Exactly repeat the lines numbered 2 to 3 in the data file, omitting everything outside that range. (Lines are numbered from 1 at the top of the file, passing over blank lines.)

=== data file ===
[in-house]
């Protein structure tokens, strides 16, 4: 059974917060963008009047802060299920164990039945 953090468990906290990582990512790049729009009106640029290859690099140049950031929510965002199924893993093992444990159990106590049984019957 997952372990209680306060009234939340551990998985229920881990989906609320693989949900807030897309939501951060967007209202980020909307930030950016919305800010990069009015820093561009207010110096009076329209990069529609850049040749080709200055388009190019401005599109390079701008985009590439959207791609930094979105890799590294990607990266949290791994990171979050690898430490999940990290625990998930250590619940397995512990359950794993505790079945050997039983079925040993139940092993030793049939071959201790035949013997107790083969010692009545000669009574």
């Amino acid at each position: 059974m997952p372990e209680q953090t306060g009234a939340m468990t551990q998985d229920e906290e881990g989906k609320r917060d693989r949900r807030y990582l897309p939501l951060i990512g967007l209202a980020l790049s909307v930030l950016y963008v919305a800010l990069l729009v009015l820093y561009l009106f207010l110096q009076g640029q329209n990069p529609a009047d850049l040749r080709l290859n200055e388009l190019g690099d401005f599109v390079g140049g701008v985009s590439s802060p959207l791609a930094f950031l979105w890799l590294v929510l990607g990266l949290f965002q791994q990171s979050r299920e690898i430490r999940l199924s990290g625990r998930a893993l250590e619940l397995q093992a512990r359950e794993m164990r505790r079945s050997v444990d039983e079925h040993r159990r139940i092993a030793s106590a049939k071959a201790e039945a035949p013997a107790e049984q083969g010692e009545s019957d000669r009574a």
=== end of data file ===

């Protein structure tokens, strides 16, 4: 059974917060963008009047802060299920164990039945 953090468990906290990582990512790049729009009106640029290859690099140049950031929510965002199924893993093992444990159990106590049984019957 997952372990209680306060009234939340551990998985229920881990989906609320693989949900807030897309939501951060967007209202980020909307930030950016919305800010990069009015820093561009207010110096009076329209990069529609850049040749080709200055388009190019401005599109390079701008985009590439959207791609930094979105890799590294990607990266949290791994990171979050690898430490999940990290625990998930250590619940397995512990359950794993505790079945050997039983079925040993139940092993030793049939071959201790035949013997107790083969010692009545000669009574």
């Amino acid at each position: 059974m997952p372990e209680q953090t306060g009234a939340m468990t551990q998985d229920e906290e881990g989906k609320r917060d693989r949900r807030y990582l897309p939501l951060i990512g967007l209202a980020l790049s909307v930030l950016y963008v919305a800010l990069l729009v009015l820093y561009l009106f207010l110096q009076g640029q329209n990069p529609a009047d850049l040749r080709l290859n200055e388009l190019g690099d401005f599109v390079g140049g701008v985009s590439s802060p959207l791609a930094f950031l979105w890799l590294v929510l990607g990266l949290f965002q791994q990171s979050r299920e690898i430490r999940l199924s990290g625990r998930a893993l250590e619940l397995q093992a512990r359950e794993m164990r505790r079945s050997v444990d039983e079925h040993r159990r139940i092993a030793s106590a049939k071959a201790e039945a035949p013997a107790e049984q083969g010692e009545s019957d000669r009574a």